One reason was that I had to build in backstories to explain what was behind this wholesale bloodletting. To my delight, these prequels wound the story tighter and sexier. No wonder the motorcycle cop in the French Quarter got his head blown off; he was grabbing something on the side with the trumpet player’s girlfriend.

I’ve been re-watching The Sopranos on HBO Signature. One of the things that David Chase and his writers do extremely well is to set the stakes high, not just for Tony, but for every character in the series. Carmela, Dr. Melfi, Christopher, Uncle Junior, Livia, Big Pussy, even the kids, Meadow and A.J. At any moment each one is poised on a knife edge. Carmela making out with the wallpaper guy, Pussy wearing a wire: OMG, if Tony finds out, it’s everybody’s ass!

Stakes are related to jeopardy. The Sopranos does a masterful job at this too. Every character is in jeopardy all the time.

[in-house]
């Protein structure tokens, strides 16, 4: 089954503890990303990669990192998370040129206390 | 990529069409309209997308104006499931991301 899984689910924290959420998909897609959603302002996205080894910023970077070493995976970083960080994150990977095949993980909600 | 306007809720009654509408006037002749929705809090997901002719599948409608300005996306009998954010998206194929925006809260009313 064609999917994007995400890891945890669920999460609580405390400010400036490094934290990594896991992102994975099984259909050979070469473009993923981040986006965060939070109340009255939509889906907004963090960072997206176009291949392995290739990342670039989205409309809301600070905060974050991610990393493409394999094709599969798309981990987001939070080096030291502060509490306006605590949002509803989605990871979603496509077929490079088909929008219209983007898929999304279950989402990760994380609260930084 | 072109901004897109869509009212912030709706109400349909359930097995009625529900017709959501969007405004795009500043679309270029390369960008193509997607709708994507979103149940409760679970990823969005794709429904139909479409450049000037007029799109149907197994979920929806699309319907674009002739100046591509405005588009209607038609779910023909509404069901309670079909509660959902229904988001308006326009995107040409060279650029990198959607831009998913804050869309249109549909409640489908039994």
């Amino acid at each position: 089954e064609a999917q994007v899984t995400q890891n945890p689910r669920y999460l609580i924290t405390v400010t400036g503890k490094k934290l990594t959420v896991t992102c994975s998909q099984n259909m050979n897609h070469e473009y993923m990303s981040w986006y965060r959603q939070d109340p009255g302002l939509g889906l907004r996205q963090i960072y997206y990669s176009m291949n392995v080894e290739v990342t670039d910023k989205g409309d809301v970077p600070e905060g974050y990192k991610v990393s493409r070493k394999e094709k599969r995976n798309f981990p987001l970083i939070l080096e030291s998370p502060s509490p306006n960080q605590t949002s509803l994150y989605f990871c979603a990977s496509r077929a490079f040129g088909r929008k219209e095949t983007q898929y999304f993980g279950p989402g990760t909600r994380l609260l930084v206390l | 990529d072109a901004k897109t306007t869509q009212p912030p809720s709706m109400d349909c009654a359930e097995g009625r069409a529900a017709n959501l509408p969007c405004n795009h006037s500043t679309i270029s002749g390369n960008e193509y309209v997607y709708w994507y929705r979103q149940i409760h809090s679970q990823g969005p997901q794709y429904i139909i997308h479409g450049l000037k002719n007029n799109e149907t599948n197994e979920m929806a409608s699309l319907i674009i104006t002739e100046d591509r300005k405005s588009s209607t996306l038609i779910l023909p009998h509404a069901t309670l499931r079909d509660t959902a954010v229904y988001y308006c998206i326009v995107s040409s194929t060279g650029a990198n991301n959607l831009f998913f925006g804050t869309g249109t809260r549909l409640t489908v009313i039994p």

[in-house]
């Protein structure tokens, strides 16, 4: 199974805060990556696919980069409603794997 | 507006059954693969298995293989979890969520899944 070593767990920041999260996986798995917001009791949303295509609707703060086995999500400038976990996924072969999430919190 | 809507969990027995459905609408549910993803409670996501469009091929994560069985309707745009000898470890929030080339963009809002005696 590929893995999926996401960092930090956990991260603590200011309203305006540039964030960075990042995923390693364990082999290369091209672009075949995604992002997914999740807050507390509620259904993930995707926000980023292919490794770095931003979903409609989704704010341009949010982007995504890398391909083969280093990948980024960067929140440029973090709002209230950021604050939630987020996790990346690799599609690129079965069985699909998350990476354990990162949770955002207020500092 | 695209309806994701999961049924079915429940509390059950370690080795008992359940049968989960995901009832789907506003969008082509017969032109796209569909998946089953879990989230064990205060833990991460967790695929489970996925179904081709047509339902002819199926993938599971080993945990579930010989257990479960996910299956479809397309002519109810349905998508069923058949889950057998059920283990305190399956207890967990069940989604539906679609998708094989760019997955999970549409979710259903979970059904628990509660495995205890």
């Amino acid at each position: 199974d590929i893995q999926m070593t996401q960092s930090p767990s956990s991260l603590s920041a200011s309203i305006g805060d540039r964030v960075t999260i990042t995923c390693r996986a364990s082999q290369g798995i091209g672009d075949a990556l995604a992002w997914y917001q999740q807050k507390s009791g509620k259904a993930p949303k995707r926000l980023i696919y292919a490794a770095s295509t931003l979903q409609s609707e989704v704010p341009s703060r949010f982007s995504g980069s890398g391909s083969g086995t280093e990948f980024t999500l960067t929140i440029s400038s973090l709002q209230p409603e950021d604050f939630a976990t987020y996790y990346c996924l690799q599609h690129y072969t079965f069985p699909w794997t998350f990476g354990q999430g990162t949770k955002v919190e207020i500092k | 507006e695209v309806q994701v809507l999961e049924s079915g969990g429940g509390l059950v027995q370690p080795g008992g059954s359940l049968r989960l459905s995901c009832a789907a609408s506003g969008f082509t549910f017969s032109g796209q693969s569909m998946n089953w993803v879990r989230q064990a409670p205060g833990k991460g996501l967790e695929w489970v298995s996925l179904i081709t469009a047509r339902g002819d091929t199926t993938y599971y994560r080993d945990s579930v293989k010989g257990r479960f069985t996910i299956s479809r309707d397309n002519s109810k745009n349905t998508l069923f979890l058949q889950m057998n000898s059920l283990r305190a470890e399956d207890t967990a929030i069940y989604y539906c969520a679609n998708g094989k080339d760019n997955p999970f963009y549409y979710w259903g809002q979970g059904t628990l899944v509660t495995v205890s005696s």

This is no accident. It would not surprise me to learn that in the writers’ room while these shows were being put together was a big board headed JEOPARDY, with each character’s name in a column underneath. A script would not go before the cameras until every slot had been filled in.

It’s critical, as well, that the reader/audience understands what the stakes are for each character at all times. Don’t be vague. If the stakes are hazy, write a scene that makes them clear. This is what I mean be devoting one draft to this topic only. Go over the entire story, asking yourself, “Are the stakes high and clear for all characters from start to finish?”